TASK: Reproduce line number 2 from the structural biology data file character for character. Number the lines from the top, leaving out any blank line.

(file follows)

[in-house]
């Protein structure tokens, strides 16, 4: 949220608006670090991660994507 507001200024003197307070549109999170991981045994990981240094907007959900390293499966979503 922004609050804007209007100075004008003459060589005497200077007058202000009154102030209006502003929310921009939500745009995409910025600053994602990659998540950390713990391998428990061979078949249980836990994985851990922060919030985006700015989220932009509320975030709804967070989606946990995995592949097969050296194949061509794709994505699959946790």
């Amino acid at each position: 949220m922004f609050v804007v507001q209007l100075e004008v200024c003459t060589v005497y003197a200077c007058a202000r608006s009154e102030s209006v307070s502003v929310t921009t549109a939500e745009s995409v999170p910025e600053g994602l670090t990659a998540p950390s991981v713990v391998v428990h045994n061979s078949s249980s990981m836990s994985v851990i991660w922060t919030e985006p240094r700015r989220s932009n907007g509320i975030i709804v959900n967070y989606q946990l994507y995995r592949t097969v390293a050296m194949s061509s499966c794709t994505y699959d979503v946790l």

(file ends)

């Protein structure tokens, strides 16, 4: 949220608006670090991660994507 507001200024003197307070549109999170991981045994990981240094907007959900390293499966979503 922004609050804007209007100075004008003459060589005497200077007058202000009154102030209006502003929310921009939500745009995409910025600053994602990659998540950390713990391998428990061979078949249980836990994985851990922060919030985006700015989220932009509320975030709804967070989606946990995995592949097969050296194949061509794709994505699959946790």